Nickel Free Earrings When it seems like You're Allergic to Everything November 09 2018
That was me from about age seven (well, I'm actually probably four or five in this photo). Off and on, my parents couldn't figure out why I would be allergic to my watches or silver things that had claims of "hypoallergenic earrings." They just knew I could wear 14k gold and I just knew that was soooo not my color. (It was different times back then!) So what earrings for very sensitive ears did I finally settle on after living with this problem with for the last, oh… we'll just keep it to 20+ years. What--were the best earrings for my sensitive ears?
Nickel Free Earrings and Surgical Steel
The myths! The stubborn legends.
I learned the best earrings for sensitive ears was anything that was made as nickel free earrings. I could ask some folks selling jewelry if they knew if something would be okay for me to wear, but the truth was that no one seemed to understand my allergy. They would tell me they were hypoallergenic earrings, or surgical steel earrings for sensitive skin but I still had issues...
Flash forward to me as an adult who has obsessively tried to figure out why I can't seem to trust the words of anyone I ask. I would peel through books and material research articles. Turns out all these words I would use to ask if I wouldn't have a horrible reaction because of my nickel sensitivities were useless. Almost nobody had ever looked down to the molecular level of what is in surgical steel: nickel. I was the girl that would react to surgical steel at the dentist. 30 minutes at the dentist!! Most folks might not react, but if you already are sensitized to nickel enough to ask... well, that surgical steel will come for you eventually my friend. But it's not a bad thing. It just means your body is trying to signal a way to protect you. That and... oh, the European Union considers nickel to be a toxin. So, yum!
Don't get me started on "hypoallergenic earrings," which means someone is using marketing speak to attract your attention. Did you know there is no technical or agreed upon definition of hypoallergenic? When you see it written on packaging or spoken out loud, you may want to question the quality of the sourcing. Or maybe the company/human did make it just for you... but that's just not quite the world we live in yet. If you don't have any reactions to the kind of product I'm talking about, I wish I were you. What a world of cool jewelry I could have worn for maybe $22 as a kid. But then, often times the price is its own signal of what quality level of materials are being used. You just never know.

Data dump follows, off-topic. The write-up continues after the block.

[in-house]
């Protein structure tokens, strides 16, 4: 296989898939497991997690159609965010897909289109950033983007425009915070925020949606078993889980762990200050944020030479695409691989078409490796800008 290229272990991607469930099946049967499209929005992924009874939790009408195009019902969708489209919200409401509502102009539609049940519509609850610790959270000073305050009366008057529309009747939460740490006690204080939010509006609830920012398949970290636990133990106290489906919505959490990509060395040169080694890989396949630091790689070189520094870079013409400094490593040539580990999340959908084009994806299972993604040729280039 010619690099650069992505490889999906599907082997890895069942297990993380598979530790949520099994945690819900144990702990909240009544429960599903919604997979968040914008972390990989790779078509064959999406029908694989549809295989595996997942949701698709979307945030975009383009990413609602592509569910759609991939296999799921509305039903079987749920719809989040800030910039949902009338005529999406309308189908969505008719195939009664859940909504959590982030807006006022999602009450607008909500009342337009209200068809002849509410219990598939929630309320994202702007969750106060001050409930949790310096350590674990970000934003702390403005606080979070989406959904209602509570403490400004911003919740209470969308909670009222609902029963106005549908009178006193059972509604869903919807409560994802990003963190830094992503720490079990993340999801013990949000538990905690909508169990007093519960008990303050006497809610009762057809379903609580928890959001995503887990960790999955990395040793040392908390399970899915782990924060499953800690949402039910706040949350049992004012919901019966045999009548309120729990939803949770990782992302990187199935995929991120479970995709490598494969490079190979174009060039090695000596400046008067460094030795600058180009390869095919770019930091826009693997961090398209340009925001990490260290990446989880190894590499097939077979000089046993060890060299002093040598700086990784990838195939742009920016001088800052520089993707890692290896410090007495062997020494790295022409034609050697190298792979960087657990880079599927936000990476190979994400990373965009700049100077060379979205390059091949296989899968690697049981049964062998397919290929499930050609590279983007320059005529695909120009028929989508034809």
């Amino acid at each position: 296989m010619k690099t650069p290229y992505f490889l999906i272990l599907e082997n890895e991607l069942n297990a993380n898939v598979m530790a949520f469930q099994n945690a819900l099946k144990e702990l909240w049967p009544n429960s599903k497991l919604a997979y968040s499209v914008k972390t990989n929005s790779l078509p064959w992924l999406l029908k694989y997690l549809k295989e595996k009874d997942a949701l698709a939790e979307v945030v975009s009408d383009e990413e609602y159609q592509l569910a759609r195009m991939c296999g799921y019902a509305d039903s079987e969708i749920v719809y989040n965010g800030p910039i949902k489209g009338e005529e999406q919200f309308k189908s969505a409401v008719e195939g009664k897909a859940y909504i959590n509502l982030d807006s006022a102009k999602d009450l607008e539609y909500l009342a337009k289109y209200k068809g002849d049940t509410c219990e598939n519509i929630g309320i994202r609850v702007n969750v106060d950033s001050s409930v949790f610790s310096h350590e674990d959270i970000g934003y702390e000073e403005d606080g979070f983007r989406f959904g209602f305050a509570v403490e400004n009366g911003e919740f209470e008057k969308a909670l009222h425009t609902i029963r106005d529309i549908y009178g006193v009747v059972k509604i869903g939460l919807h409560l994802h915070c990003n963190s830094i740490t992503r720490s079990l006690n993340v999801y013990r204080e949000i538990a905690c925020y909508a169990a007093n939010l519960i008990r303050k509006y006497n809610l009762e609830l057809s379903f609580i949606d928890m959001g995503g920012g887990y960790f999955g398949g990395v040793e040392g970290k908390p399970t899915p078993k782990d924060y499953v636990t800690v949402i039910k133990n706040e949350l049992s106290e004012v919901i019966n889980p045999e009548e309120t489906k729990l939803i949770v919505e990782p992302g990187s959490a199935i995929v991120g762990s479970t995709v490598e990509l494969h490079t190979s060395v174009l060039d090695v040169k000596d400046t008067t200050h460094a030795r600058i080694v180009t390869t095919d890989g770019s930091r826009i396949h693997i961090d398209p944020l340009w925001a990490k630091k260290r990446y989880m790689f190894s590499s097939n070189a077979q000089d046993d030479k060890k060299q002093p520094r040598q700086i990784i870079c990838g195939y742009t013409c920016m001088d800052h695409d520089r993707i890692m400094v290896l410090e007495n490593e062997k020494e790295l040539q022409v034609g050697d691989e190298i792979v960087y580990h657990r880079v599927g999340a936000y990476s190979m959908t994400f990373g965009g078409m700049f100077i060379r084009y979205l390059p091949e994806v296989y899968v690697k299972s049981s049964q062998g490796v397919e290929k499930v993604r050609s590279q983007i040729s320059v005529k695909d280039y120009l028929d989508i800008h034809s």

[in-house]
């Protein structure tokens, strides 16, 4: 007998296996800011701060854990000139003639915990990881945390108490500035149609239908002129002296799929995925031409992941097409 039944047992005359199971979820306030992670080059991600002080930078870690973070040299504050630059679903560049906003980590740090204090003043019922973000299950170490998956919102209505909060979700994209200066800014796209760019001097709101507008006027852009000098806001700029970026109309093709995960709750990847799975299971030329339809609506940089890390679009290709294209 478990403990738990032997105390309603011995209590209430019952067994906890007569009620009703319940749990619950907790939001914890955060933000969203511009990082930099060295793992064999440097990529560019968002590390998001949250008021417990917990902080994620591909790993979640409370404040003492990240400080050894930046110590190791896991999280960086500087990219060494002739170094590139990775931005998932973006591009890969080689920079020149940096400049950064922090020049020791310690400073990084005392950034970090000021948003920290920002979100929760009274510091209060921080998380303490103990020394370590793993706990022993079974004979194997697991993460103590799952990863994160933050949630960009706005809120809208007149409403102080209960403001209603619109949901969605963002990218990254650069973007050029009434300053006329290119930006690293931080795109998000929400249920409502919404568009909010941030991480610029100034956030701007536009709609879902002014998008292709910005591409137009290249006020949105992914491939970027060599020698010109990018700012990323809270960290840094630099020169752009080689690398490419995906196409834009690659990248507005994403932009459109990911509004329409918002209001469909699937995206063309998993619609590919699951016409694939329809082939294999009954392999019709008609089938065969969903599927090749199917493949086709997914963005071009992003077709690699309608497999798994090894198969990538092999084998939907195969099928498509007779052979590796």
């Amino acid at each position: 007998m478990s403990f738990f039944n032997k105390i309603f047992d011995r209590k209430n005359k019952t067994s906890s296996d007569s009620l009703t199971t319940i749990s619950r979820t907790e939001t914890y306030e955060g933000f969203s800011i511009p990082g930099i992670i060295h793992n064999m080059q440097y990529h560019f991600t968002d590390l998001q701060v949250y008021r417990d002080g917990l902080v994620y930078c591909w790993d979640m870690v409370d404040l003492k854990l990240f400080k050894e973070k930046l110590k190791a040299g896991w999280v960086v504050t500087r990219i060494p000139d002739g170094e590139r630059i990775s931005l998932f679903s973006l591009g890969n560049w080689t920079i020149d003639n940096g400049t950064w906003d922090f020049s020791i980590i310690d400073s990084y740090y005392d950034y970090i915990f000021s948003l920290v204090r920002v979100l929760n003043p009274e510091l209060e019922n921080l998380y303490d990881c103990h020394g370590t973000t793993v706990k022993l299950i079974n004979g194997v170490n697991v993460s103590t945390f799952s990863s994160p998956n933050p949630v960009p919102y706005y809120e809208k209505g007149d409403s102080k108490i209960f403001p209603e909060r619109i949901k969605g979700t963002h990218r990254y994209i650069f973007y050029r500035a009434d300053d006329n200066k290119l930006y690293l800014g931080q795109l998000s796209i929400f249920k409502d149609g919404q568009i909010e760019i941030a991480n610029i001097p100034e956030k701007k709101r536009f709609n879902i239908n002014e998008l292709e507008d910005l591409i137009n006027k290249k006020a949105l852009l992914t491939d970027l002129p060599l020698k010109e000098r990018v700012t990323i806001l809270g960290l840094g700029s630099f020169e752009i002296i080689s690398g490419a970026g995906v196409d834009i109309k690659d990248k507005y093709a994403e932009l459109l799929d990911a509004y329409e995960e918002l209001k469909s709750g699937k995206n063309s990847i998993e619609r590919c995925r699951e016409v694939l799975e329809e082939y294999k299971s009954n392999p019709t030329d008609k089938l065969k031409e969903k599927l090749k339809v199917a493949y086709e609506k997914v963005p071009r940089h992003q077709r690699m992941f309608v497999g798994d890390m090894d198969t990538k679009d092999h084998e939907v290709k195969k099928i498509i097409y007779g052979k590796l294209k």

[Brief and respectful nod at avant garde jewelry though. Celebrating form over material my friends! Hey-o and I love you! Because, it's not always about the materials when you've got a fine shape to art around in! It's truly how much value you the wearer get out of a piece like most works of art... and the more you don't have a toxic reaction to it, the better.]
Perhaps those of us with severe metal allergies are some sort of amazing new evolved human, but nickel is our kryptonite. Yeah, yeah! We're all just a bunch of Clark Kents.
I used to just wear hemp string jewelry in college. It's okay. Everyone was doing it. I even tried wearing plastic nylon in my ears (no one was doing this) because I couldn't afford to buy myself gold jewelry as a teenager. Then I realized I could wear bone and clay and started making some things so I could wear something different from everyone else.
I would tape my belts because random rash on amazing washboard abs? Not my favorite. Bandaids on my wrist from reacting to my mostly plastic watch... also not my favorite. We all probably tried the nail polish trick, to no permanent avail. Then there was plated jewelry.
Why I don't like Plated Jewelry
Oh just step AWAY from the plated jewelry. It is a friend to no one. The thin layer of micron gold is pretty. No question there. But this is not the type of thing to last generations. If you have skin, you have a pH value that is typically on the just-acidic side of neutral. That's why we have pH balanced products on the market. So, when it comes to your skin and plated anything, that thin micron layer of gold is going to come off within a matter of days to a week depending on your skin type. It's not you. I mean, it is you. But, it's the process of electroplating gold whether it be 1 micron layer (thin) or 2.5 micron layers (oh, "So" thick). I tease because I was burned by thinking this would protect me once. You can have a good night out on the town though. But then, that's it. No more gold on that piece after that. It has lost any gold value it may have had, but for that matter, plated jewelry has never held onto its value. You can't melt a piece down and reclaim the gold from plated jewelry. Why? Because the layer of gold is such a thin micron layer that it essentially burns away. So, no valuable rescued gold for you. Do not spend that $800 on plated designer jewelry. But if you like the design, hey definitely. Definitely buy designs you adore. It’s just like buying artwork that speaks to you: you collect it if it holds value to you. You can even display it on a shelf!